It’s (Finally) the End of the Road for Google Plus

Google announced earlier this week that it will be shutting down its social network, Google Plus (Google+). According to Google, Google+ for consumers will be sunsetting over the next 10 months, and will officially close in August 2019, meeting the same fate as other abandoned Google platforms such as Google Reader, Wave, and Buzz. The demise of Google+ is no shock, but what finally made it official was none other than a privacy breach.

What started as a way for Google to compete with Facebook, Google+ is now facing a similar situation to Facebook’s biggest issue to date, the Cambridge Analytica Scandal. The Wall Street Journal was the first to report on Google+’s data breach, saying that a bug exposed the personal information of up to 500,000 users to 438 third-party apps. This bug was active from 2015 up until March 2018 when Google discovered the problem and solved it.

Google’s decision to stay quiet about this privacy issue for over six months was likely due to the fact that Facebook was experiencing catastrophic backlash during the Cambridge Analytica Scandal, and Google did not want to join Facebook in the spotlight. Their silence is now raising eyebrows from its consumers who use other Google products such as Gmail, Google Chrome, and YouTube.

Although the privacy breach made for its official demise, Google+ had been facing a long, slow death for years after never really taking off when it launched in June 2011. The idea of Google+ was to create a new way of sharing information by organizing friends into groups and choosing who gets to see what, instead of blasting people with every piece of information someone shares. When it was first launched, Google+ had over 10 million users in just two weeks, but now, according to Google, 90% of Google+ user sessions are less than five seconds long.

Some people believe Google+ failed because it was too late to the social platform market, while others believe its way of sharing information was just not up to par with consumers wanted, but no matter what the case, it is still shocking to see yet another platform born from such a powerful company fail in such a huge way. Although Google+ did not get as much engagement from consumers as expected, Google will be reinventing the platform for businesses to use for internal communication between coworkers.

Google Launches New Video Format- Outstream Ads

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Last week, Google launched its new video format, Outstream Ads, designed for the mobile environment and created to present your ads to audiences beyond YouTube.

What is different about Outstream Ads is that you do not need to have a YouTube video present to run your video ad campaigns, unlike TrueView or Bumper ads. Because of this function, you are now able to run your video ads on different platforms to reach more potential customers.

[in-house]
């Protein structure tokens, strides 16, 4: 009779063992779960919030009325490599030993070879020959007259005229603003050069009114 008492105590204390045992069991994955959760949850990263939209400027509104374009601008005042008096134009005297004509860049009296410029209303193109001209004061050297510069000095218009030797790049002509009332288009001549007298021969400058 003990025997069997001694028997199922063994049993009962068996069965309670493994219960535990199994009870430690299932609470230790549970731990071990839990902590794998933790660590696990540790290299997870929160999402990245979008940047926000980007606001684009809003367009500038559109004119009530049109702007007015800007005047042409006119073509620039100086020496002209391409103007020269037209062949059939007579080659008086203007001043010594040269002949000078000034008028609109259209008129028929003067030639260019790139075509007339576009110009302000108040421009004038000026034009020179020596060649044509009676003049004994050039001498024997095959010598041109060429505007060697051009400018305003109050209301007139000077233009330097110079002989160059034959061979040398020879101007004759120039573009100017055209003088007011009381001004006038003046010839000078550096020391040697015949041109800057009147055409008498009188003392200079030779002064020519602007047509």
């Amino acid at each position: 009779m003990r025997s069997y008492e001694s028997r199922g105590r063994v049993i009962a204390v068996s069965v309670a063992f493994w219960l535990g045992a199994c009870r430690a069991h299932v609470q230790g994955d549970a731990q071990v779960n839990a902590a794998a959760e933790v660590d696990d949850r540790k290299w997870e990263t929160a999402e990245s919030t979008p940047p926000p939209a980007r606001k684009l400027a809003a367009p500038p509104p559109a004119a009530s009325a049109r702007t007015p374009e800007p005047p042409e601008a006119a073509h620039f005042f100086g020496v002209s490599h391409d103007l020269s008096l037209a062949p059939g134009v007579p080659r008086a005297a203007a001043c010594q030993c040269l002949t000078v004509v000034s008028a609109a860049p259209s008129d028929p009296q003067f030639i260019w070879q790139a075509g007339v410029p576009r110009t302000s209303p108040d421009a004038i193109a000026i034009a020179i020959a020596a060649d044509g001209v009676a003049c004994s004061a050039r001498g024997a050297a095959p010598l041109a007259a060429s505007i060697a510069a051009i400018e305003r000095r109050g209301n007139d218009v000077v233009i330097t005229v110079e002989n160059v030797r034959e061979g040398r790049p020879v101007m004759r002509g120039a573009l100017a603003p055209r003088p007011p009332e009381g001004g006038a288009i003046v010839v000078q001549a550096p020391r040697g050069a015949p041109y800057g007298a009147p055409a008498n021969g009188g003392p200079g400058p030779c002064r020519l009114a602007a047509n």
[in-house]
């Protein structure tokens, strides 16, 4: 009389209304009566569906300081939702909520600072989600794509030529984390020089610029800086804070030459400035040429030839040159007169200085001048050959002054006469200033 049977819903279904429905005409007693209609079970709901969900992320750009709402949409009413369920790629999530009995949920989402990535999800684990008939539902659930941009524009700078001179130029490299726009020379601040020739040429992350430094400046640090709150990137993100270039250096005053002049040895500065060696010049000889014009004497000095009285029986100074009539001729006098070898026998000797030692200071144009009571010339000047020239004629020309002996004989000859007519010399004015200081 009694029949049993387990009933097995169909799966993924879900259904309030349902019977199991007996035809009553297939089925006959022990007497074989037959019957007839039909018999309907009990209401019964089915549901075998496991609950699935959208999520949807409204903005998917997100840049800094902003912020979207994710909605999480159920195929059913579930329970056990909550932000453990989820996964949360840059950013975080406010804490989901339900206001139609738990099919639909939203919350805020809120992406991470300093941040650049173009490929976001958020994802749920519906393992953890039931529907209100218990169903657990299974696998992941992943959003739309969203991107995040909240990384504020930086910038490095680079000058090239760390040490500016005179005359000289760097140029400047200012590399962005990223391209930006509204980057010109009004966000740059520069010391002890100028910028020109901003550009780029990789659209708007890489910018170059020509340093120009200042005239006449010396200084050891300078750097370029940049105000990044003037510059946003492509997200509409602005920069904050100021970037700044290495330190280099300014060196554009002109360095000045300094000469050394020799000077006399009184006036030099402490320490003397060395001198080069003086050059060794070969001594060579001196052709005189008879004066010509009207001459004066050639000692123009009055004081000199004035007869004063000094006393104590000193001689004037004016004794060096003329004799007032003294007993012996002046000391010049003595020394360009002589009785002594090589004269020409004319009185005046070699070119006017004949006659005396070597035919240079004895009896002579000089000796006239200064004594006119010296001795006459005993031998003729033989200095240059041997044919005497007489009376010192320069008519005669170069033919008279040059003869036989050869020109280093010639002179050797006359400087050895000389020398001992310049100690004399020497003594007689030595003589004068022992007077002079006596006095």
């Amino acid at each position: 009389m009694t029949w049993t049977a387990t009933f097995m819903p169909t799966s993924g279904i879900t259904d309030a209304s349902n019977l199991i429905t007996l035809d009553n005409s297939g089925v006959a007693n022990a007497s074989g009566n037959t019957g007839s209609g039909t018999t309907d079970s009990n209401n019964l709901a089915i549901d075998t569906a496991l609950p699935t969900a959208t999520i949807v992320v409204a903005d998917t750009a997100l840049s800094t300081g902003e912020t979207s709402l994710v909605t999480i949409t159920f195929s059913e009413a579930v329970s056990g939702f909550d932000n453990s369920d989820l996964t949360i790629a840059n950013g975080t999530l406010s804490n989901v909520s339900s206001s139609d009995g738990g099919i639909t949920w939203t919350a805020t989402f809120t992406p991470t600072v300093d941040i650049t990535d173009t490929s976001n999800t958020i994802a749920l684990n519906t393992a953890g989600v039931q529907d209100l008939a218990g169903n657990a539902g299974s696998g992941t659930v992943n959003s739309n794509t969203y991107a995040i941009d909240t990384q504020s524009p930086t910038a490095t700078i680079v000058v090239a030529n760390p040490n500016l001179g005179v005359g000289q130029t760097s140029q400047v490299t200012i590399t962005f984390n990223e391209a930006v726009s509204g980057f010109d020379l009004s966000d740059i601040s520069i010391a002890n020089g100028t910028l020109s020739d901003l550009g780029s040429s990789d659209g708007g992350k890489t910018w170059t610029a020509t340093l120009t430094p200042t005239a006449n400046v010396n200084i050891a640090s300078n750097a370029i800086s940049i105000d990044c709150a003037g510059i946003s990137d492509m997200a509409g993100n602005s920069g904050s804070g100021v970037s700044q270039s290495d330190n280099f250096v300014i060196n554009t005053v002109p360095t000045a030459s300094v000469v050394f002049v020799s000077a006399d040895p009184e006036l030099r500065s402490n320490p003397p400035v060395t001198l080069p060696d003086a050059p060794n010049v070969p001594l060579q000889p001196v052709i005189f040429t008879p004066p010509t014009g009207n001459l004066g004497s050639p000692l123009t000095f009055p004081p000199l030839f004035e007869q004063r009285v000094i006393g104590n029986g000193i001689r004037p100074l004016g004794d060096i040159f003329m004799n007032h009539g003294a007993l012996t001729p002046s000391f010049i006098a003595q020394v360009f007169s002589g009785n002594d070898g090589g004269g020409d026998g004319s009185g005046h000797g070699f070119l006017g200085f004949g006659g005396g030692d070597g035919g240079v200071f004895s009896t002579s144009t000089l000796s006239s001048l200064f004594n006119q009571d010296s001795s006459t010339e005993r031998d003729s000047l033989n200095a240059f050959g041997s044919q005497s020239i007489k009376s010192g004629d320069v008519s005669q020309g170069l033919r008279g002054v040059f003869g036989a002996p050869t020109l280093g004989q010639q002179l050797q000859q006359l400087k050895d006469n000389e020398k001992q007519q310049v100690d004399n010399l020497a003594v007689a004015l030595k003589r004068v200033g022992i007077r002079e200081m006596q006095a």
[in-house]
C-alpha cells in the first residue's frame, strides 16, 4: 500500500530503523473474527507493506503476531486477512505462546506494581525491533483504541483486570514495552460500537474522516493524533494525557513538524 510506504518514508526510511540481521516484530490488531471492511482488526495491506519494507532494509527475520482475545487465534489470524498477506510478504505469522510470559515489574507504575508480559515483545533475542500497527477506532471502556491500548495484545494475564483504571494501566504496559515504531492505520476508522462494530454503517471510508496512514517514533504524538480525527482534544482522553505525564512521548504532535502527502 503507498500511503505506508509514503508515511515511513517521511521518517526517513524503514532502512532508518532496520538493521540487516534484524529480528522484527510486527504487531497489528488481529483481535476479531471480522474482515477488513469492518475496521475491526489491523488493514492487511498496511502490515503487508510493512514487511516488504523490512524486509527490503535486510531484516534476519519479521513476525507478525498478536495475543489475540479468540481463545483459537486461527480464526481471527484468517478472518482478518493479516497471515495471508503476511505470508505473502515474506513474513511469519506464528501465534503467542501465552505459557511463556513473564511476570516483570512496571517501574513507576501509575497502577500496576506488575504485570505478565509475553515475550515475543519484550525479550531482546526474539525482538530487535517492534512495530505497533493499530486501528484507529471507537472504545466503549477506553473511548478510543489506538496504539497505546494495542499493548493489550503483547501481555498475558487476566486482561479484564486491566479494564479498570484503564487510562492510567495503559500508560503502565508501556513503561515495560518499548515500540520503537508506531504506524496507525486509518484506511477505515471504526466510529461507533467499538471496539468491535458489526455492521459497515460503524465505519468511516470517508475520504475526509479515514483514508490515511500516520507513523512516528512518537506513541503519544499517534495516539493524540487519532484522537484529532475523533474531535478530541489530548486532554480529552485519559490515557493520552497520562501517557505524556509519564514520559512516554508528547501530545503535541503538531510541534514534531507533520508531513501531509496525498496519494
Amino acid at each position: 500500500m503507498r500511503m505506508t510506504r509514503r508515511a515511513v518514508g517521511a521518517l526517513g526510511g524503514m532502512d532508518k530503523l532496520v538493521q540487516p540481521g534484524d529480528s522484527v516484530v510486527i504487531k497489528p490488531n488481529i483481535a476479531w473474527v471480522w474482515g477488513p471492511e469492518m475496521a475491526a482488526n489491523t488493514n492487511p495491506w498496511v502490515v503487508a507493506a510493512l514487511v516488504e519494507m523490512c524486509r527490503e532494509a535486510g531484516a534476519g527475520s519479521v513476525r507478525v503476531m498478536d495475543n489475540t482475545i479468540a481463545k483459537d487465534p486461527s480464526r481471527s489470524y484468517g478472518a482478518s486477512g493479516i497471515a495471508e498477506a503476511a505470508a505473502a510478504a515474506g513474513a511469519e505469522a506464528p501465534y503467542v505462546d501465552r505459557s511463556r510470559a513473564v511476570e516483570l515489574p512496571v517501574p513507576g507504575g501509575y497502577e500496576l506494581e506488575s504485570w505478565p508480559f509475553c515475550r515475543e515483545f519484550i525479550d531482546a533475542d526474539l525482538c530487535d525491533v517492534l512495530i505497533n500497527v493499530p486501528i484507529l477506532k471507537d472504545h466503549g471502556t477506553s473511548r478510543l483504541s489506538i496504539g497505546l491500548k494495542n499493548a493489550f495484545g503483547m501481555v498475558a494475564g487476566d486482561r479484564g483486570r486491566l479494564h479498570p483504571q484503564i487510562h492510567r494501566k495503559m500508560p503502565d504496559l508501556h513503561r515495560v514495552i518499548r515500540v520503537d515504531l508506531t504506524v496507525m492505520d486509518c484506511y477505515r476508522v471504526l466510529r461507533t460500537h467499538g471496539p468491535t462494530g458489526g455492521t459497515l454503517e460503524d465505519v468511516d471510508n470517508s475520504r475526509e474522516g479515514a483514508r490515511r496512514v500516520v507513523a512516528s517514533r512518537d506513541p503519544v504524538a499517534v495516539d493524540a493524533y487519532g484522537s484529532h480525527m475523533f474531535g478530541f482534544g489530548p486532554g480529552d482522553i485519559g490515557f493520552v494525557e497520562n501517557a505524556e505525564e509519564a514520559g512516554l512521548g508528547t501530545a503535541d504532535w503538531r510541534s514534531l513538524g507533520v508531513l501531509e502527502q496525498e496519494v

Outstream Ads is built exclusively for Google video partners, which include publisher websites and mobile apps, so yes, this new format is mobile-only. As users are scrolling on their mobile device, your video will begin to play with the sound off, and then the user can tap the ad to unmute it. Conveniently, the user also has the option to restart the ad.

Marketers can now purchase Outstream ads on a viewable CPM basis. The format is similar to Responsive ads, with Google enhancing the look of the ad with a message, logo, and link. All you need to provide to start your Outstream video campaign is a logo, video, headline, description, and destination link.

Slow-Loading Pages Beware!

girl-925284_1920The social media giant Facebook recently published a blog post announcing an algorithm that will shake up how certain posts are displayed in a user’s newsfeed.

Over the next few months, Facebook will measure how long it takes for a webpage to load on its mobile app and compare it to different online websites. If the site takes a long time to load, the page may move down a user’s feed or disappear altogether. Many factors are being considered, such as current network connection and general speed of corresponding web pages. If signals indicate that a page will load faster than others, the link to that page will appear higher on your Facebook feed. But for those worried about Facebook hurting their website’s chances of being seen, Facebook has already released a “best practices” guide to assist companies on how to speed up their web pages and how to make their websites more mobile friendly.

Not sure how fast your website is loading and/or how your site’s speed stacks up against competitors’ sites? Google offers a free tool to help test how quickly your website is loading. To test your website’s load time, click here.